The singers were all world-class, the chorus and orchestra were in superb form, and, most importantly of all, this was legendary Met music director James Levine’s first appearance of the season. Surprisingly, there were scores of empty seats on every level when the opera began, and numerous defections after each act.
Why? No one can say. It seems like people are just not going to the opera, and that’s terrifying for the Met’s future.
Even more chilling, though, was Mr. Levine’s performance. His was the strangest looking conducting I’ve ever seen, the baton in his right hand flapping like a wounded bird, and his left hand feverishly tracing random arabesques unrelated to the music. Somehow, the music hung together—just, though sudden changes of tempo seemed to leave the orchestra in disarray. The allegro flourish for woodwinds and strings that launched the first act finale sounded like a bad first attempt at sight-reading.
Yet Tannhäuser is, in general, a straightforward piece musically, infinitely less complex, for instance, than Alban Berg’s Lulu, a work Mr. Levine planned to conduct for the Met in November, then abruptly dropped from his schedule last week. All this, together with the maestro’s frail appearance on the podium, raises the concern of just how long his association with the Met—already in its 45th year—is likely to continue.
Difficult though it was to set these distractions aside, it was worth the effort, because this revival featured some of the finest Wagner performances in recent seasons. Baritone Peter Mattei not only sang the role of Tannhäuser’s devoted friend Wolfram with honeyed tone and a seemingly endless span of breath, he created so vital and touching a character that the finale of the opera suddenly took on a new meaning. The closing chorus about moral redemption was no longer only for the dead, but for the living Wolfram as well, as Mr. Mattei fell to his knees weeping in pious grief.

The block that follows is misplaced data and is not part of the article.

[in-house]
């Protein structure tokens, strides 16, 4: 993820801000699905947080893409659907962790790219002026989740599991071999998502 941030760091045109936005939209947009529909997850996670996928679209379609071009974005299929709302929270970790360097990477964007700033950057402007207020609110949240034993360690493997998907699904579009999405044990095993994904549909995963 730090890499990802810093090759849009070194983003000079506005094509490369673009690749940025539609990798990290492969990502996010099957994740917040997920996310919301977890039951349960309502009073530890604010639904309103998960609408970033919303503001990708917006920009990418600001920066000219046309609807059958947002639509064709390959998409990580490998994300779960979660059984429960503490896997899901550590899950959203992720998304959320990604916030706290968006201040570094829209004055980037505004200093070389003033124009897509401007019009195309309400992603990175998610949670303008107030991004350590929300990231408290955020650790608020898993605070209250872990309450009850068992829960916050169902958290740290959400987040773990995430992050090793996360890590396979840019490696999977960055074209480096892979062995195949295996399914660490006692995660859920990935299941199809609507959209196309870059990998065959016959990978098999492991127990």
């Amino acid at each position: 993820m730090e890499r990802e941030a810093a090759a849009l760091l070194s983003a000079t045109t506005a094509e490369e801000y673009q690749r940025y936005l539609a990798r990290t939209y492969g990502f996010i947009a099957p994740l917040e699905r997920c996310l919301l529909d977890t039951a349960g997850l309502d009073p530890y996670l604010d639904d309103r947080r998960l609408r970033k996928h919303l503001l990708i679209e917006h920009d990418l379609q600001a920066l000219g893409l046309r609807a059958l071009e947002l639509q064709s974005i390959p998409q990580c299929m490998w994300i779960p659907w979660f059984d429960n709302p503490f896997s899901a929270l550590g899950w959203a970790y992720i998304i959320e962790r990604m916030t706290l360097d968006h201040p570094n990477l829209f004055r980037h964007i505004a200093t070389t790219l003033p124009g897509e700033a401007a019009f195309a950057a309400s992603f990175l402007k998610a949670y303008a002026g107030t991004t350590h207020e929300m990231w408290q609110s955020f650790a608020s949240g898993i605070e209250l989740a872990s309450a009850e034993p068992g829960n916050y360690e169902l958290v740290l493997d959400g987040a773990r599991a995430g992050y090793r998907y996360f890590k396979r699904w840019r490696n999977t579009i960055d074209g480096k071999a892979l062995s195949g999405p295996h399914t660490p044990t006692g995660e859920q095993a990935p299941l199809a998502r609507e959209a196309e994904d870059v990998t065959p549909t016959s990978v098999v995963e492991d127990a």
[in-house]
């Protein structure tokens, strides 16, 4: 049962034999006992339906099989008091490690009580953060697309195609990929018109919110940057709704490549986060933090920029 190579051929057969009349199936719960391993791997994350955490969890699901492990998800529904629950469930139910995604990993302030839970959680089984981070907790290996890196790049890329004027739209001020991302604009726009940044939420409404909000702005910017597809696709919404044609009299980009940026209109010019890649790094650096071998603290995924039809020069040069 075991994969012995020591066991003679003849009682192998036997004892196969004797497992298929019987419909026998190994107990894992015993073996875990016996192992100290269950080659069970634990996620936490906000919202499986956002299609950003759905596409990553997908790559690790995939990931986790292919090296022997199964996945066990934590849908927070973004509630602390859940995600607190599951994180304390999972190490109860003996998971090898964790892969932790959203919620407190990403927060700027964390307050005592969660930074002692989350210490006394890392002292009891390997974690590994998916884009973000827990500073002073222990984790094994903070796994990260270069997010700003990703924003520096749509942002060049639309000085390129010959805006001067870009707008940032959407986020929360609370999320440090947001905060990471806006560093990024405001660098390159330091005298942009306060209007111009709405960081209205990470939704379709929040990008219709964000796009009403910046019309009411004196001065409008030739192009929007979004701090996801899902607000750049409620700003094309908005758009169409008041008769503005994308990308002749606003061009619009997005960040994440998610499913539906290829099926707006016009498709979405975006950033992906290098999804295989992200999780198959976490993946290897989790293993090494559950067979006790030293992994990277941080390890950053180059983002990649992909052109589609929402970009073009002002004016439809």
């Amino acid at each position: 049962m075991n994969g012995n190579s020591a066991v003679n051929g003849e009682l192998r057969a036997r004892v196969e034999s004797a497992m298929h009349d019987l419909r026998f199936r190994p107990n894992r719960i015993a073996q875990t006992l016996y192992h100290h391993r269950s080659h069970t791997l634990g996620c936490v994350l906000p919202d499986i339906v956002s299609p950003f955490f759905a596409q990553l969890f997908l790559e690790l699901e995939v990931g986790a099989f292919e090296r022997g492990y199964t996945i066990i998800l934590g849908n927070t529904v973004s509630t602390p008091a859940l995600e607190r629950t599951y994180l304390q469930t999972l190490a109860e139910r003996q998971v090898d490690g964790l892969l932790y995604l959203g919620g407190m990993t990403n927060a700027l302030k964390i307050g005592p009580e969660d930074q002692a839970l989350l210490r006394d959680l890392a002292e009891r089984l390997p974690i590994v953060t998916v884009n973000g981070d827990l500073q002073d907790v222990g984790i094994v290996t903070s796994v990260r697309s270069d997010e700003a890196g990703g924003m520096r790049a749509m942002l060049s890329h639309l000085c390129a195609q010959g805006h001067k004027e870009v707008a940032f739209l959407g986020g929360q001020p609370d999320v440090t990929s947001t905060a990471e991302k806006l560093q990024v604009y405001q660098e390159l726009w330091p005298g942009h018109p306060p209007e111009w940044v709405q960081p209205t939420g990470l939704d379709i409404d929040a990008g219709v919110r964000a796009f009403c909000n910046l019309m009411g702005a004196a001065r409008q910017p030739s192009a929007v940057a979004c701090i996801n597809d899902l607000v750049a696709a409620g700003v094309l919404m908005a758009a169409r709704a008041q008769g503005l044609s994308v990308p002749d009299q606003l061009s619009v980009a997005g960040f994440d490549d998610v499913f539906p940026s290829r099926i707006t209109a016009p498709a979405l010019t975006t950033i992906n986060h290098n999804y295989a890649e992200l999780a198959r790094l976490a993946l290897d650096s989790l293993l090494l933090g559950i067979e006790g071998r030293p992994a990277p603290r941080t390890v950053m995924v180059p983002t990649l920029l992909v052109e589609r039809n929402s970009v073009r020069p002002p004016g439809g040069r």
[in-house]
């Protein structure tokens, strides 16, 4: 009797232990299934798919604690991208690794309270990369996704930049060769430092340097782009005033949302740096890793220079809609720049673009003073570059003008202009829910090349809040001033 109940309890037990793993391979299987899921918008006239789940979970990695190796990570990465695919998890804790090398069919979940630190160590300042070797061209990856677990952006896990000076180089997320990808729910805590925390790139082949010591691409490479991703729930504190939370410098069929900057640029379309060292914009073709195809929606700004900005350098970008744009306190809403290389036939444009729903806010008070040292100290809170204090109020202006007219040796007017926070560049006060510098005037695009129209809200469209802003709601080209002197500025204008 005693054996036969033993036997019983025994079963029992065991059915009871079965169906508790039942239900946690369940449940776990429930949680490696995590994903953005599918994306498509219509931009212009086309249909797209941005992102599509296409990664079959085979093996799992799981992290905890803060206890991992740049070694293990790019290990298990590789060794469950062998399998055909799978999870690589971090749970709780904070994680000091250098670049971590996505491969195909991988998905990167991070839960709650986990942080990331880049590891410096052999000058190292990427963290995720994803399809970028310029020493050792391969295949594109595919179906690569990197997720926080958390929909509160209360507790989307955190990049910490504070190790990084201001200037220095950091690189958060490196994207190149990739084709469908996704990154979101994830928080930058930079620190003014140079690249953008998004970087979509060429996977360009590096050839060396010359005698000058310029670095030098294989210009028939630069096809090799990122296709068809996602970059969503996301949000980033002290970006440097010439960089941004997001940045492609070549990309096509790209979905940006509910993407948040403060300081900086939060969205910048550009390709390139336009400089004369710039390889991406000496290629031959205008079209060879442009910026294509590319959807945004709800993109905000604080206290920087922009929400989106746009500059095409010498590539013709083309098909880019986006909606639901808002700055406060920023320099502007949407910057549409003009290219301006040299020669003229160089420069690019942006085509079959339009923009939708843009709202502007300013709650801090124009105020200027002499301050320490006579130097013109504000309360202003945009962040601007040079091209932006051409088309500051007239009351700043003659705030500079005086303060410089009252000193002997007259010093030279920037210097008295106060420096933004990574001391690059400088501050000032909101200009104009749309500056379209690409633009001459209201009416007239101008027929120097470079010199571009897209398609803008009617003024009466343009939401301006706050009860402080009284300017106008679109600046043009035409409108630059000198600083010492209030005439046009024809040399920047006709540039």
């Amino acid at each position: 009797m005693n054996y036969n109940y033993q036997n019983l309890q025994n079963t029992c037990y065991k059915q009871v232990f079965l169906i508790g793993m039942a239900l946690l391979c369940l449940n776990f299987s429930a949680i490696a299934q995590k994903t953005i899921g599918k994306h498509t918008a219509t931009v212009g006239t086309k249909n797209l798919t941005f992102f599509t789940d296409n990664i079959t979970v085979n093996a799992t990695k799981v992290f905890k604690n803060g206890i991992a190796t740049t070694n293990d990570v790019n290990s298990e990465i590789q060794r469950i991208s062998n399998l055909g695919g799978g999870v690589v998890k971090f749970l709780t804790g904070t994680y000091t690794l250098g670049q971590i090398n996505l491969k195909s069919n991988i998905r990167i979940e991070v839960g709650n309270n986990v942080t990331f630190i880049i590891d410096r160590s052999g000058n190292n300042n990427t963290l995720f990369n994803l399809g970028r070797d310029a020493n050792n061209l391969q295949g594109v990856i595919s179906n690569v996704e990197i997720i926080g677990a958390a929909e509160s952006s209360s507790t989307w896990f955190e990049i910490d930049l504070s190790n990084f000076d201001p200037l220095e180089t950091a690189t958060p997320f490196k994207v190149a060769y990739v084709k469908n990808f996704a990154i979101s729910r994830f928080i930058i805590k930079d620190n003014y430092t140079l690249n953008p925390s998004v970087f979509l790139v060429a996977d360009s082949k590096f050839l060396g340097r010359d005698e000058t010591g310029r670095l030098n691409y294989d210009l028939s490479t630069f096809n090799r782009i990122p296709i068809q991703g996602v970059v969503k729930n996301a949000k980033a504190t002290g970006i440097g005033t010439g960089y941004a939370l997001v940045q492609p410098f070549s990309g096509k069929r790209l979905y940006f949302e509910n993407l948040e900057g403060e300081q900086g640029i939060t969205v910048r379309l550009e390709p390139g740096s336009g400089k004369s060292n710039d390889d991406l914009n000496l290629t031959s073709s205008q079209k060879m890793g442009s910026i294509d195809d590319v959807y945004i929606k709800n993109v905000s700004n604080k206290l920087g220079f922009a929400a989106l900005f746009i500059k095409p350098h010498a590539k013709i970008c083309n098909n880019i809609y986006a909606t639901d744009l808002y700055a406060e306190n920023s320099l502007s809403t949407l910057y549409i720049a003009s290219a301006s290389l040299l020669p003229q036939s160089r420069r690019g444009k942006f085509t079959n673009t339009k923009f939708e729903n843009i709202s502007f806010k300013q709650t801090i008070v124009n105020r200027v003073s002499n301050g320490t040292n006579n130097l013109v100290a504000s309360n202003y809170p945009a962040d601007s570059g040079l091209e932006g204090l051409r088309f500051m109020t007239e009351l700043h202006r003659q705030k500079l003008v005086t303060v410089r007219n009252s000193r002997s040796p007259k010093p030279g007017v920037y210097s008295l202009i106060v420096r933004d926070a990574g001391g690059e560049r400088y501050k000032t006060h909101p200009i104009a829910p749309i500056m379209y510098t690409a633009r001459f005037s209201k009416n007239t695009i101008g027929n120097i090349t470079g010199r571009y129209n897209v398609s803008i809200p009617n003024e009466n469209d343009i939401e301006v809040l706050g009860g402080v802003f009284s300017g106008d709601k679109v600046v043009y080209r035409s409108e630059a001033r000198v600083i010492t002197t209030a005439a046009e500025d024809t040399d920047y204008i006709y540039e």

Though tenor Johan Botha offered only a rudimentary sketch of the title character’s dramatic angst, his firm, precise singing created a poetry all its own. Veteran Tannhäuser fans have come to expect the hero to lose his voice during the long and dramatic “Rome Narrative” aria in the third act, finishing the opera with nothing left but a croak. Mr. Botha, though, never ran out of gas. In fact, he kept a little extra power in reserve for the doomed man’s frantic pleas for Venus to return.
Soprano Eva-Maria Westbroek sounded significantly less steady vocally than her colleagues, with an unwieldy vibrato and raspy top notes—hardly what you’d expect of the virginal Elisabeth. But her phrasing and declamation of the text were majestic, the singing of an artist with a great soul. Her acting, if anything, surpassed Mr. Mattei’s, with a spellbinding slow exit in the final act that delineated precisely a saint’s serene passion.
More mundane was mezzo-soprano Michelle DeYoung’s Venus, singing stylishly but trapped in a maroon schmatte like a losing look from Project Runway. But this production, an antiquity dating back to the 1977 season—with an orgy scene about as sensual as the “Grecian Urn” ballet in The Music Man—generally put the “corn” in “carnal.”